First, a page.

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The Jefferson Journal is JPR's members' magazine featuring articles, columns, and reviews about living in Southern Oregon and Northern California, as well as articles from NPR. The magazine also includes program listings for JPR's network of stations.

Behind The Mask

Image by Juraj Varga from Pixabay

Back when we were unmasked and innocent, we had our worries and fears. But they seem so petty now. It’s hard to remember what scared us back then: gluten? tweets? breaking a hip? Seems so insignificant compared to what fresh hell we wake up to each day.

But we’ve also had moments of grace and enlightenment. Mostly, like all moments of grace and enlightenment, these were born out of intense fear and throat-drying panic. Mask wearing inspired many to dust off their Singer sewing machines and sew masks for themselves, neighbors, friends and first line health care workers. I have grown to really like wearing protective masks. Not only do they help lessen the spread of a virus we haven’t fully contained, but they offer a fantastic way to avoid that talkative guy who is always at Raley’s wanting to tell you about his new hobby, carving spoons out of driftwood or making birdhouses out of sea shells. That guy as well as all your former students can’t recognize you anymore, especially if you, like me, wear a hat and sunglasses with your paisley printed face mask. So we’ve got that going for us.

There is a newish saying going around that is also inspired by the world gone mad. It’s called, “being woke.” I looked it up and one definition says that being woke is, “...a cultural push to challenge problematic norms, systemic injustices and the overall status quo...” I think many of us have experienced this challenge, especially those of us who have felt that the tide of systemic racial injustice was never going to turn; that the Emmett Tills and most recently, George Floyds were never going to experience equal justice under the law. But the recent protests across the country, in big cities and especially in rural communities, has made the issue of police brutality a national concern. Those of us who have never directly experienced it have woken up to the fact that our country is not, in fact, a shining city on the hill, but a country where black parents have had to instruct their sons and daughters how to “show their hands” and not wear hoodies so they won’t get shot by the police for just being kids.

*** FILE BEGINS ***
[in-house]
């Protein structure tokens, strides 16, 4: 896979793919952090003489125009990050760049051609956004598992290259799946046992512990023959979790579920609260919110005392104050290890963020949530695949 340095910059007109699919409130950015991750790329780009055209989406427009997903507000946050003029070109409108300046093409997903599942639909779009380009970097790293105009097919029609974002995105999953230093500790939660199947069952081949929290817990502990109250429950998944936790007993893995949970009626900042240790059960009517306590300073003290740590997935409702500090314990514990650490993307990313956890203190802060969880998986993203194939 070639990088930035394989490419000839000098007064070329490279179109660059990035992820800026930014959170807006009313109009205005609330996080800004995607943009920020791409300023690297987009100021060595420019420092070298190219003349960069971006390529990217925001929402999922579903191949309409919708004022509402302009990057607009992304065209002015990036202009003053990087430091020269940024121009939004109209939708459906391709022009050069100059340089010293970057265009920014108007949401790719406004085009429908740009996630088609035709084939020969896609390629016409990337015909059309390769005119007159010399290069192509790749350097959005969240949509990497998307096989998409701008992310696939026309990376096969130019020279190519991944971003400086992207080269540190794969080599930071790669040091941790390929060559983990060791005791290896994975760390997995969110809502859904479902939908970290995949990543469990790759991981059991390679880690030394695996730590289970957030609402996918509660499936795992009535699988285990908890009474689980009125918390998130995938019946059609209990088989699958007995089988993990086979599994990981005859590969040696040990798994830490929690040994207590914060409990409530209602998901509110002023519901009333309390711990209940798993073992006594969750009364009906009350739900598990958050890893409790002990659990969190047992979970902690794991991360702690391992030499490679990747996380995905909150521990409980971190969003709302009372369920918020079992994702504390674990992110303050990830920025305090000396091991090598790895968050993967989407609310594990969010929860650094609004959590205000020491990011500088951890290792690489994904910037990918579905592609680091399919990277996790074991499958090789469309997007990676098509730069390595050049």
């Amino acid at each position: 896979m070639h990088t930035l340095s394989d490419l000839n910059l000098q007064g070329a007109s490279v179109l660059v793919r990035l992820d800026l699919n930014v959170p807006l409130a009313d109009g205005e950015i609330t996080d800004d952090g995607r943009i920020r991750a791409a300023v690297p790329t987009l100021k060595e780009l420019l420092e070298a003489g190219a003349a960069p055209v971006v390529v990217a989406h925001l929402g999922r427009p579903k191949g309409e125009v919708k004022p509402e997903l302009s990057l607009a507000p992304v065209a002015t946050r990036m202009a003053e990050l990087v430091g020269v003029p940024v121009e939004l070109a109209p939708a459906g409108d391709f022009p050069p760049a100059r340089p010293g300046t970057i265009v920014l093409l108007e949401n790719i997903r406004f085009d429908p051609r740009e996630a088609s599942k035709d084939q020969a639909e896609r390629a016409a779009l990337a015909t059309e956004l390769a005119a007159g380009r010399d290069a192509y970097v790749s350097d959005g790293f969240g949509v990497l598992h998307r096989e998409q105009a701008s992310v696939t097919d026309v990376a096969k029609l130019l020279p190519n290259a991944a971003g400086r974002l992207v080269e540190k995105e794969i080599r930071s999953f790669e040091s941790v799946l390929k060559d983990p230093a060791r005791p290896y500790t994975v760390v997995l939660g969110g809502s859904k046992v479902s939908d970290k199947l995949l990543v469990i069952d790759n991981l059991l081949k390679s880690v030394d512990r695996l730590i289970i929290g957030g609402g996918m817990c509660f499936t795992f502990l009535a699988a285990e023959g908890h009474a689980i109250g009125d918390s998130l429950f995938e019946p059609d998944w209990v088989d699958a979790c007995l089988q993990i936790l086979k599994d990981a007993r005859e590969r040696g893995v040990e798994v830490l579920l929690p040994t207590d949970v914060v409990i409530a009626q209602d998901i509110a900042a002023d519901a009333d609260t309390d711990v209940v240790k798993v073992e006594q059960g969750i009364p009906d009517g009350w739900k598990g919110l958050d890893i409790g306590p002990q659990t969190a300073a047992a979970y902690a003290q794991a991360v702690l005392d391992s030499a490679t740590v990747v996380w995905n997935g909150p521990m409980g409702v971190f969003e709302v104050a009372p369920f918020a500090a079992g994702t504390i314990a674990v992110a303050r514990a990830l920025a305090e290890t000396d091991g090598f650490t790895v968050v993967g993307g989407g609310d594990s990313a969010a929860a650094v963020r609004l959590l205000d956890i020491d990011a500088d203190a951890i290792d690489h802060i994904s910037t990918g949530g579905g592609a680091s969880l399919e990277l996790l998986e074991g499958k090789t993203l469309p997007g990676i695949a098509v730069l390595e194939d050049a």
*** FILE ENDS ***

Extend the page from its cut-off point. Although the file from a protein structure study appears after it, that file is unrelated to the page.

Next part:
The town of Yreka had over 300 protesters at their rally, a number that is pretty phenomenal considering the conservative bent of Siskiyou County. Protests all over the State of Jefferson were similarly enthusiastic and that is an indicator of people waking up and seeing this problem as one that affects the heart and soul of our country. Too little, too late for George Floyd, Breonna Taylor and Ahmaud Arbery and the countless other victims of racial violence, but...I was going to try and end that sentence with some kind of positive statement, but I think I’ll just let it stand at that. Too little, too late.

As I try to wind this up, the Supreme Court, in a remarkable ruling, hits the ball out of the park by deciding that federal law prohibits employment discrimination based on sexual orientation or gender identity. The 6-3 decision with Trump appointee Justice Gorsuch writing for the majority, upholds the Civil Rights Act of 1964 which explicitly requires equal treatment of individuals regardless of gender. I must confess, I did not see that coming but have to say that the dim light on the hill got a little brighter for equal rights with that heroic decision.

Let’s continue to push those “problematic norms and systematic injustices.” And, I for one, am going to continuing wearing a mask because (a) I want to avoid that guy at Raley’s and (b) I want to live long enough to see justice for all.

Madeleine DeAndreis-Ayres developed a passion for writing for an audience as editor of her high school newspaper, the Eureka High Redwood Bark. She comes from a long line of teachers and became a teacher herself, retiring from teaching in Scott Valley. She now lives in Ashland with her husband Jim.